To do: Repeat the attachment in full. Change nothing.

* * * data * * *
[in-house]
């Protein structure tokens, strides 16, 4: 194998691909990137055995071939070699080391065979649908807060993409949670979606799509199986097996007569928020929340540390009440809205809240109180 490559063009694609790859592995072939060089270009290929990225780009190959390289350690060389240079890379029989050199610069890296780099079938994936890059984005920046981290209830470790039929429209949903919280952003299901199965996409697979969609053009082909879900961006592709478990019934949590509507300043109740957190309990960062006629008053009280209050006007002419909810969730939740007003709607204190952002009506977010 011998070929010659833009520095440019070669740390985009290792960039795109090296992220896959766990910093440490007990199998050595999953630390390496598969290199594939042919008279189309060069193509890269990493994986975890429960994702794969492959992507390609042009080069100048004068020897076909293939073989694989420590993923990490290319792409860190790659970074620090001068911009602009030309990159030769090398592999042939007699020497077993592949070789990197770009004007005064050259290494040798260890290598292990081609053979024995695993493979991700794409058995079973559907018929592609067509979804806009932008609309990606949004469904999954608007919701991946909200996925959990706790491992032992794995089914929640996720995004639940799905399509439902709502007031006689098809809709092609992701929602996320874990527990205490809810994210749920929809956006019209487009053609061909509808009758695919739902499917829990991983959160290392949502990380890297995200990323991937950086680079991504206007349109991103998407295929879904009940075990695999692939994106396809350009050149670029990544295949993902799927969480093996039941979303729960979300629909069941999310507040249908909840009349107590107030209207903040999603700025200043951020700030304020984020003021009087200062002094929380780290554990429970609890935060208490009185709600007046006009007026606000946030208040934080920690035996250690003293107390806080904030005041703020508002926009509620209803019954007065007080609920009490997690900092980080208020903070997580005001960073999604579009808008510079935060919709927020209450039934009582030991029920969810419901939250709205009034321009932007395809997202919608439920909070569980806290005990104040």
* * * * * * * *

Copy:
[in-house]
């Protein structure tokens, strides 16, 4: 194998691909990137055995071939070699080391065979649908807060993409949670979606799509199986097996007569928020929340540390009440809205809240109180 490559063009694609790859592995072939060089270009290929990225780009190959390289350690060389240079890379029989050199610069890296780099079938994936890059984005920046981290209830470790039929429209949903919280952003299901199965996409697979969609053009082909879900961006592709478990019934949590509507300043109740957190309990960062006629008053009280209050006007002419909810969730939740007003709607204190952002009506977010 011998070929010659833009520095440019070669740390985009290792960039795109090296992220896959766990910093440490007990199998050595999953630390390496598969290199594939042919008279189309060069193509890269990493994986975890429960994702794969492959992507390609042009080069100048004068020897076909293939073989694989420590993923990490290319792409860190790659970074620090001068911009602009030309990159030769090398592999042939007699020497077993592949070789990197770009004007005064050259290494040798260890290598292990081609053979024995695993493979991700794409058995079973559907018929592609067509979804806009932008609309990606949004469904999954608007919701991946909200996925959990706790491992032992794995089914929640996720995004639940799905399509439902709502007031006689098809809709092609992701929602996320874990527990205490809810994210749920929809956006019209487009053609061909509808009758695919739902499917829990991983959160290392949502990380890297995200990323991937950086680079991504206007349109991103998407295929879904009940075990695999692939994106396809350009050149670029990544295949993902799927969480093996039941979303729960979300629909069941999310507040249908909840009349107590107030209207903040999603700025200043951020700030304020984020003021009087200062002094929380780290554990429970609890935060208490009185709600007046006009007026606000946030208040934080920690035996250690003293107390806080904030005041703020508002926009509620209803019954007065007080609920009490997690900092980080208020903070997580005001960073999604579009808008510079935060919709927020209450039934009582030991029920969810419901939250709205009034321009932007395809997202919608439920909070569980806290005990104040």